An EKG is a test that documents the electrical activity of the heart. An EKG measures both heart rhythm and heart rate. While it is a simple and non-invasive test, it is one of the most effective ways to quickly measure heart functionality.
There are several different reasons that the doctor may order an EKG. Patients who are having an irregular heartbeat or unusual heart rhythm, patients who have chest pain, or patients with shortness of breath and dizziness may have an EKG. If heart damage is suspected, an EKG may be used to determine what part of the heart suffered the damage. Patients who have pacemakers may have an EKG to make sure the implanted pacemaker is doing its job properly. If the doctor suspects that a patient had a heart attack, an EKG can be performed to determine whether that is the case.
An EKG is typically done while the patient lays down. Small electrodes are attached to key points on the body, and those electrodes are attached to an EKG machine. For around 10-15 seconds, the heart activity is recorded and then longer strips may be obtained to catch irregularities. Another type of EKG is the stress test. In a stress test, also known as an exercise EKG, the patient will be moving during the test. Usually, patients will be using either a stationary bicycle or a treadmill for the duration of the test. This test is especially useful in determining what types of changes in heart activity happen during times of stress, thus its nickname of "stress test." Stress tests are not performed on-site but can be arranged.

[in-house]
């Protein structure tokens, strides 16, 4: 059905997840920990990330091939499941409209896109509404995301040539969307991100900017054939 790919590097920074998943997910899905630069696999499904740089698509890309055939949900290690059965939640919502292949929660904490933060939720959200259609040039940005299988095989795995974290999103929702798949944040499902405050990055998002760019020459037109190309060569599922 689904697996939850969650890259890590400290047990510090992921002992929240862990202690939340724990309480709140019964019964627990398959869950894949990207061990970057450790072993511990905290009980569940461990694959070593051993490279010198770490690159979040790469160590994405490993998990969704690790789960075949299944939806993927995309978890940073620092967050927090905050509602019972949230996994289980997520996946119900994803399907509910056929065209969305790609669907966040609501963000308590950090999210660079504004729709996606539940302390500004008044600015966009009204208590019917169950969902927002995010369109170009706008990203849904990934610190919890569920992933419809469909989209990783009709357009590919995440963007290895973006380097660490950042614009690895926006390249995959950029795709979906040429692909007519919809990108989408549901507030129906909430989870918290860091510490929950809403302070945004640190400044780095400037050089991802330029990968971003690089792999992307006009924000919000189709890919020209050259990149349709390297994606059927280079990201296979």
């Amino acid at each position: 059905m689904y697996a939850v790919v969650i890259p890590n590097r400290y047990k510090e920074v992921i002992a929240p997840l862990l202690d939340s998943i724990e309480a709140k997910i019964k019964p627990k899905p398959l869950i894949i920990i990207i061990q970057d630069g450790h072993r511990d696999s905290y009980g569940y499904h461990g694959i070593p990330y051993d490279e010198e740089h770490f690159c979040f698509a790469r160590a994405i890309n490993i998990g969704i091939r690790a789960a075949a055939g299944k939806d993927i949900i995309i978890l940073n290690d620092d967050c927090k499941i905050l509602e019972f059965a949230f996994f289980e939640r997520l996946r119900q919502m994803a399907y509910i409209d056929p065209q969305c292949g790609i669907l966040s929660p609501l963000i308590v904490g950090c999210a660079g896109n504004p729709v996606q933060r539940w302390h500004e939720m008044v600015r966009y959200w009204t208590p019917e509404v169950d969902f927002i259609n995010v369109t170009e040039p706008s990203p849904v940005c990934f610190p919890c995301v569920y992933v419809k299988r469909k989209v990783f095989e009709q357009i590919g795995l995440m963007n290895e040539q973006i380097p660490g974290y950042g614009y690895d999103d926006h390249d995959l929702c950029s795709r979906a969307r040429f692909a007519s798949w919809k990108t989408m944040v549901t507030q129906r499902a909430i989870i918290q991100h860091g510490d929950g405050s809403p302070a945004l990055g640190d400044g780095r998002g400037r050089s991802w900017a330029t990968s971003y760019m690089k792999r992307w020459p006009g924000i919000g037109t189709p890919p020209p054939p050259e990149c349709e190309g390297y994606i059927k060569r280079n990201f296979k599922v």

After an EKG, patients can return to their normal routine right away. No downtime is required.
Feel free to email us regarding any scheduling or general questions!